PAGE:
It feels like Nexstar has been flirting with buying The CW for longer than some of the broadcast network’s viewers have been alive. The acquisition, which two individuals told IndieWire is likely to close next week after the Fourth of July holiday, will cost Nexstar all of $0 for 75 percent of The CW.
Pretty sweet deal, right? It becomes a little more sour when factoring in The CW’s current losses, which sources who spoke with The Wall Street Journal, the publication that first reported details on this round of negotiations, said could exceed $100 million. But that’s the burden Nexstar would be taking on, and the relief for the respective balance sheets of current CW parents Warner Bros. Discovery and Paramount Global.
Spokespeople for Warner Bros. Discovery, and Paramount Global did not immediately respond to IndieWire’s request for comment on this story. A spokesperson for Nexstar declined comment.
Our readers certainly know The CW, though the channel may have been called The WB or UPN the last time they actually watched it. The CW is a youth-skewing free over-the-air network, a joint venture that was originally created by CBS and Warner Bros. The entities that house The CW’s mom and dad, now named Warner Bros. Discovery and Paramount Global (fka ViacomCBS), would retain individual 12.5 percent stakes apiece under the current terms of the ongoing talks.
The CW as a business had two entities trending in very different directions. As a broadcast network, it’s been losing money. As a content feeder for Netflix and other global platforms, The CW is profitable.
If you don’t know Nexstar Media Group, well, you probably should. The publicly-traded corporation (market cap: $6.69 billion) is the largest owner of local television stations in the U.S. Perhaps unsurprisingly, Nexstar owns the most CW affiliates.
Following the deal’s closure, Paramount’s CBS and WBD’s Warner Bros. studio plan to continue creating content for The CW. But not only will The CW have a new majority owner, it will have a new approach — one intended to attract older audiences, like Nexstar’s local stations do. The CW had already been inching that way anyway with rebooted efforts such as “Walker” and “Dynasty.”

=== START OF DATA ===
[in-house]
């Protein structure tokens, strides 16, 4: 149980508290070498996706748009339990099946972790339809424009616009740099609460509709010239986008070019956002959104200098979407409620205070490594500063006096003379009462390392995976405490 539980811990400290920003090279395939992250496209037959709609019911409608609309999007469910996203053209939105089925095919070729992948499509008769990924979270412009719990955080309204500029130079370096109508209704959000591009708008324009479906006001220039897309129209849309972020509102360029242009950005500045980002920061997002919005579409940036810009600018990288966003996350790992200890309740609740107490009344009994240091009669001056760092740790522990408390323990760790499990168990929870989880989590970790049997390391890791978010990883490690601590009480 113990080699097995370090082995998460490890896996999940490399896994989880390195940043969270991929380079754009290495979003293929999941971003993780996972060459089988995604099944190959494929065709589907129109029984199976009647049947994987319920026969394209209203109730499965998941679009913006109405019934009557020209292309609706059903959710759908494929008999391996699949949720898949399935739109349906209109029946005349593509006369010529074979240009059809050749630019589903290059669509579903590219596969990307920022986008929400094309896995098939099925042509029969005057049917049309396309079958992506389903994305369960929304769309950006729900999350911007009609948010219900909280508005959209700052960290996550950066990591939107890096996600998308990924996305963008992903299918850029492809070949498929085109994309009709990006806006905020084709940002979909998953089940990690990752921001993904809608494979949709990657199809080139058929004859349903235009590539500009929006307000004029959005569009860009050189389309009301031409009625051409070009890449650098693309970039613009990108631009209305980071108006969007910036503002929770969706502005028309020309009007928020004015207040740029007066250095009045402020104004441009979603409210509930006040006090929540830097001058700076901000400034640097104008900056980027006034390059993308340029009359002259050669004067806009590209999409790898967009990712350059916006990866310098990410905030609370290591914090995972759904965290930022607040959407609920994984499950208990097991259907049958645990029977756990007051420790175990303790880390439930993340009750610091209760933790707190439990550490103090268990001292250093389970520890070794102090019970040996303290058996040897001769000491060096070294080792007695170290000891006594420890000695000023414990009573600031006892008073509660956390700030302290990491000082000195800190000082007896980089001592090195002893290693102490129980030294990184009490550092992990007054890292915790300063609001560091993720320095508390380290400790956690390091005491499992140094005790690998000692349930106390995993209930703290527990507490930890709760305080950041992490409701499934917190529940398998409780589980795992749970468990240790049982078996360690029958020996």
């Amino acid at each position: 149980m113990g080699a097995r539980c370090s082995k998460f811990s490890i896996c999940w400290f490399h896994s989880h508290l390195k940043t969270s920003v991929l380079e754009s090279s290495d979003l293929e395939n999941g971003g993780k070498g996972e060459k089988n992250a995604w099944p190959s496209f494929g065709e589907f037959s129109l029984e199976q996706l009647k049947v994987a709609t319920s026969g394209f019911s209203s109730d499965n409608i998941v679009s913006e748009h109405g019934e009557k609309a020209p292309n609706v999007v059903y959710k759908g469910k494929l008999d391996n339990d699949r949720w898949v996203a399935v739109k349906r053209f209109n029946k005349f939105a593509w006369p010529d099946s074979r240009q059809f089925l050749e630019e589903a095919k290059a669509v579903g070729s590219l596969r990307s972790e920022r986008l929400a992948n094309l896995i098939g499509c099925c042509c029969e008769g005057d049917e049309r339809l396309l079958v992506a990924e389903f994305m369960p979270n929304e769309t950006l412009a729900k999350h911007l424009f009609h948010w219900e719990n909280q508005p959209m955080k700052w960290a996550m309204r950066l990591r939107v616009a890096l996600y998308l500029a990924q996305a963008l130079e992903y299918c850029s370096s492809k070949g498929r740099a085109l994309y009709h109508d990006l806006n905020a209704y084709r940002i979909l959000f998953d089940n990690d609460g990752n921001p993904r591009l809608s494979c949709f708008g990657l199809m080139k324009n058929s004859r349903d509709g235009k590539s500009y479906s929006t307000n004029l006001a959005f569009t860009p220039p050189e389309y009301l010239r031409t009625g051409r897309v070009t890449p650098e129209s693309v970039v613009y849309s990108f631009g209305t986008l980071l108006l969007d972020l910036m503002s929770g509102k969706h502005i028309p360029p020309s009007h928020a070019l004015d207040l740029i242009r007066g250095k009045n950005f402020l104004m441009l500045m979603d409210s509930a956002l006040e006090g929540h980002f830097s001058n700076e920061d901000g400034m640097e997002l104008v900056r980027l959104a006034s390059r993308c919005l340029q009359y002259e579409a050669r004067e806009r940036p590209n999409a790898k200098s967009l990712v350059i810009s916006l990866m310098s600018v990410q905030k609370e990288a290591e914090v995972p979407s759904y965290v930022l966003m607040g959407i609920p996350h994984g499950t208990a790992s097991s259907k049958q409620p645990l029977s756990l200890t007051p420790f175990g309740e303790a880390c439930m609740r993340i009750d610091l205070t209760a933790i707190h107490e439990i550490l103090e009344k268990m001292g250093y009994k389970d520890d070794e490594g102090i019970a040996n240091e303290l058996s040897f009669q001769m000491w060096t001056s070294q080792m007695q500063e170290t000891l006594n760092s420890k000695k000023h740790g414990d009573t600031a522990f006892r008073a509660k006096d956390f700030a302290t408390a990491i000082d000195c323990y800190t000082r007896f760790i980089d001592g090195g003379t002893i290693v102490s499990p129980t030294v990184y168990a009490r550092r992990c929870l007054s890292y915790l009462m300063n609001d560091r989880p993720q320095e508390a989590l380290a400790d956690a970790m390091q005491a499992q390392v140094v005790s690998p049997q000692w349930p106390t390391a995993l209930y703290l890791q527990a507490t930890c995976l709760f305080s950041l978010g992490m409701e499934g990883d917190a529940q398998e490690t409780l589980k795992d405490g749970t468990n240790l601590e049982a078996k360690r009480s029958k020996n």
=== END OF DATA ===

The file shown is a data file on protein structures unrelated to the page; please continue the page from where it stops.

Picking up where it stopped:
Paramount and Warner Bros. Discovery will keep “several hundred million dollars” in long-tail licensing revenue from previously existing deals, WSJ wrote, most notably from The CW’s lucrative deal with Netflix. A source told IndieWire that nine-figure ballpark was accurate.
How vital has the Netflix pact been? Not only did it bring in huge money for the joint venture, the bingeing of low-rated CW shows on Netflix single-handedly kept series going for additional seasons on the broadcast network.
“All American” is an excellent example. From May 30-June 5, 2022, the 20-episode fourth season of the high school football drama, based on the real life story of former NFL player Spencer Paysinger, racked up 30.64 million hours of viewing on Netflix. That tally counted just six days of availability, and was good enough to rank sixth on all of Netflix that week. The following week, the season came in ninth place on Netflix with 26.69 million hours streamed. Both of those weeks, individually, tallied more viewing hours than Season 4 racked up during its original run on linear television.
During its original run on The CW, “All American” Season 4 episodes averaged 1.062 million overall viewers per week, according to Nielsen; that includes one week of (mostly) DVR-viewing per episode.
“All American” Season 3 was on Netflix’s Top 10 for five weeks, ranking as high as number two. Netflix did not release viewership statistics in time for Seasons 1 or 2. While Netflix’s in-house metric vs. Nielsen’s does not provide a perfect apples-to-apples comparison, it is clear where the majority of the “All American” audience consumes the program. And frankly, without the catch-up opportunity via Netflix, “All American” probably would have been a one-and-done broadcast show that very few people ever experienced.
CW shows that have launched in recent years won’t see the same Netflix bump — or at least, not from Netflix specifically. In 2019, The CW ended its licensing deal with Netflix; new (-ish) shows are instead heading to Warner Bros.’ HBO Max or Paramount Global’s Paramount+. Fortunately, there are lots of ways to monetize streaming content in 2022.
Soon, we may be talking about Nexstar originals in the same way. Nexstar has been moving into content creation, notably with the launch of the NewsNation cable channel in 2020. The media analysts at Wells Fargo see “terminal value,” a term used to mean the value beyond the period for which future cash flows can be accurately estimated, there.
“We think [Nexstar] is looking to balance [free cash flow]/shareholder returns with a focus on content creation which is seen to have terminal value,” they wrote in a note on Thursday about the pending acquisition.
Fireworks to come next week.